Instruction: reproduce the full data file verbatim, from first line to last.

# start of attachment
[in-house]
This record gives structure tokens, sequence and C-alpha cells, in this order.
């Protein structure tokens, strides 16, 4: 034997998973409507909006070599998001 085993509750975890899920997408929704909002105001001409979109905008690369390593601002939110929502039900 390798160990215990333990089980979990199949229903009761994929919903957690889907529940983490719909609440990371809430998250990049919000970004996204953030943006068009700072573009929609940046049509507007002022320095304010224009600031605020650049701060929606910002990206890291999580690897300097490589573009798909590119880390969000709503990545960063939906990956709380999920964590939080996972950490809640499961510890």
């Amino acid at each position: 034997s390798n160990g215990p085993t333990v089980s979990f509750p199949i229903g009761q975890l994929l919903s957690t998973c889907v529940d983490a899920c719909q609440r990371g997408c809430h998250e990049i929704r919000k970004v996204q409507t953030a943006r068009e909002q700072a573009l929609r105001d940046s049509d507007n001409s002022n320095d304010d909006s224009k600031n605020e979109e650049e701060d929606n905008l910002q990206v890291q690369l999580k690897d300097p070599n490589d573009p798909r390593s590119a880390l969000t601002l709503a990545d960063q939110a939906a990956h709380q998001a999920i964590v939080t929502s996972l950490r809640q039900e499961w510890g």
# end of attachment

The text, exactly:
[in-house]
This record gives structure tokens, sequence and C-alpha cells, in this order.
């Protein structure tokens, strides 16, 4: 034997998973409507909006070599998001 085993509750975890899920997408929704909002105001001409979109905008690369390593601002939110929502039900 390798160990215990333990089980979990199949229903009761994929919903957690889907529940983490719909609440990371809430998250990049919000970004996204953030943006068009700072573009929609940046049509507007002022320095304010224009600031605020650049701060929606910002990206890291999580690897300097490589573009798909590119880390969000709503990545960063939906990956709380999920964590939080996972950490809640499961510890």
């Amino acid at each position: 034997s390798n160990g215990p085993t333990v089980s979990f509750p199949i229903g009761q975890l994929l919903s957690t998973c889907v529940d983490a899920c719909q609440r990371g997408c809430h998250e990049i929704r919000k970004v996204q409507t953030a943006r068009e909002q700072a573009l929609r105001d940046s049509d507007n001409s002022n320095d304010d909006s224009k600031n605020e979109e650049e701060d929606n905008l910002q990206v890291q690369l999580k690897d300097p070599n490589d573009p798909r390593s590119a880390l969000t601002l709503a990545d960063q939110a939906a990956h709380q998001a999920i964590v939080t929502s996972l950490r809640q039900e499961w510890g």